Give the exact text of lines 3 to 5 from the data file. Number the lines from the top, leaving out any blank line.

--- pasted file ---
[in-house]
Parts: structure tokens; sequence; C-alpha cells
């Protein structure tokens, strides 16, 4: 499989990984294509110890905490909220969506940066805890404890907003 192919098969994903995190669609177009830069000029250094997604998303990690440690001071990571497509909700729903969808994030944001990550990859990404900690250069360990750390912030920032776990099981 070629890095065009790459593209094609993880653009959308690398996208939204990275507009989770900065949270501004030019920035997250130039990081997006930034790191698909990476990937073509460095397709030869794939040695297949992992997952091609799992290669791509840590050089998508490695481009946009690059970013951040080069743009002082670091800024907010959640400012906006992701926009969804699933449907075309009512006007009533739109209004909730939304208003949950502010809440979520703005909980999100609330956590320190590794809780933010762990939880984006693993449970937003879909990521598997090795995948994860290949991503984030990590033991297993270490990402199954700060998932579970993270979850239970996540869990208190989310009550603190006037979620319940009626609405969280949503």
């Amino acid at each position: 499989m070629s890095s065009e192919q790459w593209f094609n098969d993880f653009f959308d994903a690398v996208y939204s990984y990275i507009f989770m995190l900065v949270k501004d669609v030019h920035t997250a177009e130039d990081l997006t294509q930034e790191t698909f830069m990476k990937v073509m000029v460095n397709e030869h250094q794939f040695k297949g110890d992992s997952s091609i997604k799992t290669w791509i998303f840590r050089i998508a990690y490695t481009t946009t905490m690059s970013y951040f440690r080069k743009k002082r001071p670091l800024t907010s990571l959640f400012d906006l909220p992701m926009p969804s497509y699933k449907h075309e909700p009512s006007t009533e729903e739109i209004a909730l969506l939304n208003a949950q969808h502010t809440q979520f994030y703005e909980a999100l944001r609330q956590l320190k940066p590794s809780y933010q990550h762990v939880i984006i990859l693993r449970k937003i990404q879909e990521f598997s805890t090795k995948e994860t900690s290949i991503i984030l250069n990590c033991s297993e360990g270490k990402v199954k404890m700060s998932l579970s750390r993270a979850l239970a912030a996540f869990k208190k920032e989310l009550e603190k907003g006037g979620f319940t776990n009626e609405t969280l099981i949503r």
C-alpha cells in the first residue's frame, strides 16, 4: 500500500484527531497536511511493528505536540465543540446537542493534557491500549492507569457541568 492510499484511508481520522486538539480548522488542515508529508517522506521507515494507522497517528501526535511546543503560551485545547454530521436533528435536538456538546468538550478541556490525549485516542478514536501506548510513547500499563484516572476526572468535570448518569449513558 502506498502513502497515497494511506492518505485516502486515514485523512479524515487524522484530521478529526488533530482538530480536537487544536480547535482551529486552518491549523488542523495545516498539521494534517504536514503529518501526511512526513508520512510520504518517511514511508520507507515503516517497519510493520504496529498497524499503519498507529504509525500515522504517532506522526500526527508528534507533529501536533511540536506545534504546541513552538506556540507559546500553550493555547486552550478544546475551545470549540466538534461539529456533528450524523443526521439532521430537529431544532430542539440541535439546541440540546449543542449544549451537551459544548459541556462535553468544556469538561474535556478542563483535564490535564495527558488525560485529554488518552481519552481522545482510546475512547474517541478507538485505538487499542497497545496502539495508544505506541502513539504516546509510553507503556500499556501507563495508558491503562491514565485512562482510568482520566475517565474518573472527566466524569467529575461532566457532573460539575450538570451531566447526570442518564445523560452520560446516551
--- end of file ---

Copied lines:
């Protein structure tokens, strides 16, 4: 499989990984294509110890905490909220969506940066805890404890907003 192919098969994903995190669609177009830069000029250094997604998303990690440690001071990571497509909700729903969808994030944001990550990859990404900690250069360990750390912030920032776990099981 070629890095065009790459593209094609993880653009959308690398996208939204990275507009989770900065949270501004030019920035997250130039990081997006930034790191698909990476990937073509460095397709030869794939040695297949992992997952091609799992290669791509840590050089998508490695481009946009690059970013951040080069743009002082670091800024907010959640400012906006992701926009969804699933449907075309009512006007009533739109209004909730939304208003949950502010809440979520703005909980999100609330956590320190590794809780933010762990939880984006693993449970937003879909990521598997090795995948994860290949991503984030990590033991297993270490990402199954700060998932579970993270979850239970996540869990208190989310009550603190006037979620319940009626609405969280949503």
């Amino acid at each position: 499989m070629s890095s065009e192919q790459w593209f094609n098969d993880f653009f959308d994903a690398v996208y939204s990984y990275i507009f989770m995190l900065v949270k501004d669609v030019h920035t997250a177009e130039d990081l997006t294509q930034e790191t698909f830069m990476k990937v073509m000029v460095n397709e030869h250094q794939f040695k297949g110890d992992s997952s091609i997604k799992t290669w791509i998303f840590r050089i998508a990690y490695t481009t946009t905490m690059s970013y951040f440690r080069k743009k002082r001071p670091l800024t907010s990571l959640f400012d906006l909220p992701m926009p969804s497509y699933k449907h075309e909700p009512s006007t009533e729903e739109i209004a909730l969506l939304n208003a949950q969808h502010t809440q979520f994030y703005e909980a999100l944001r609330q956590l320190k940066p590794s809780y933010q990550h762990v939880i984006i990859l693993r449970k937003i990404q879909e990521f598997s805890t090795k995948e994860t900690s290949i991503i984030l250069n990590c033991s297993e360990g270490k990402v199954k404890m700060s998932l579970s750390r993270a979850l239970a912030a996540f869990k208190k920032e989310l009550e603190k907003g006037g979620f319940t776990n009626e609405t969280l099981i949503r």
C-alpha cells in the first residue's frame, strides 16, 4: 500500500484527531497536511511493528505536540465543540446537542493534557491500549492507569457541568 492510499484511508481520522486538539480548522488542515508529508517522506521507515494507522497517528501526535511546543503560551485545547454530521436533528435536538456538546468538550478541556490525549485516542478514536501506548510513547500499563484516572476526572468535570448518569449513558 502506498502513502497515497494511506492518505485516502486515514485523512479524515487524522484530521478529526488533530482538530480536537487544536480547535482551529486552518491549523488542523495545516498539521494534517504536514503529518501526511512526513508520512510520504518517511514511508520507507515503516517497519510493520504496529498497524499503519498507529504509525500515522504517532506522526500526527508528534507533529501536533511540536506545534504546541513552538506556540507559546500553550493555547486552550478544546475551545470549540466538534461539529456533528450524523443526521439532521430537529431544532430542539440541535439546541440540546449543542449544549451537551459544548459541556462535553468544556469538561474535556478542563483535564490535564495527558488525560485529554488518552481519552481522545482510546475512547474517541478507538485505538487499542497497545496502539495508544505506541502513539504516546509510553507503556500499556501507563495508558491503562491514565485512562482510568482520566475517565474518573472527566466524569467529575461532566457532573460539575450538570451531566447526570442518564445523560452520560446516551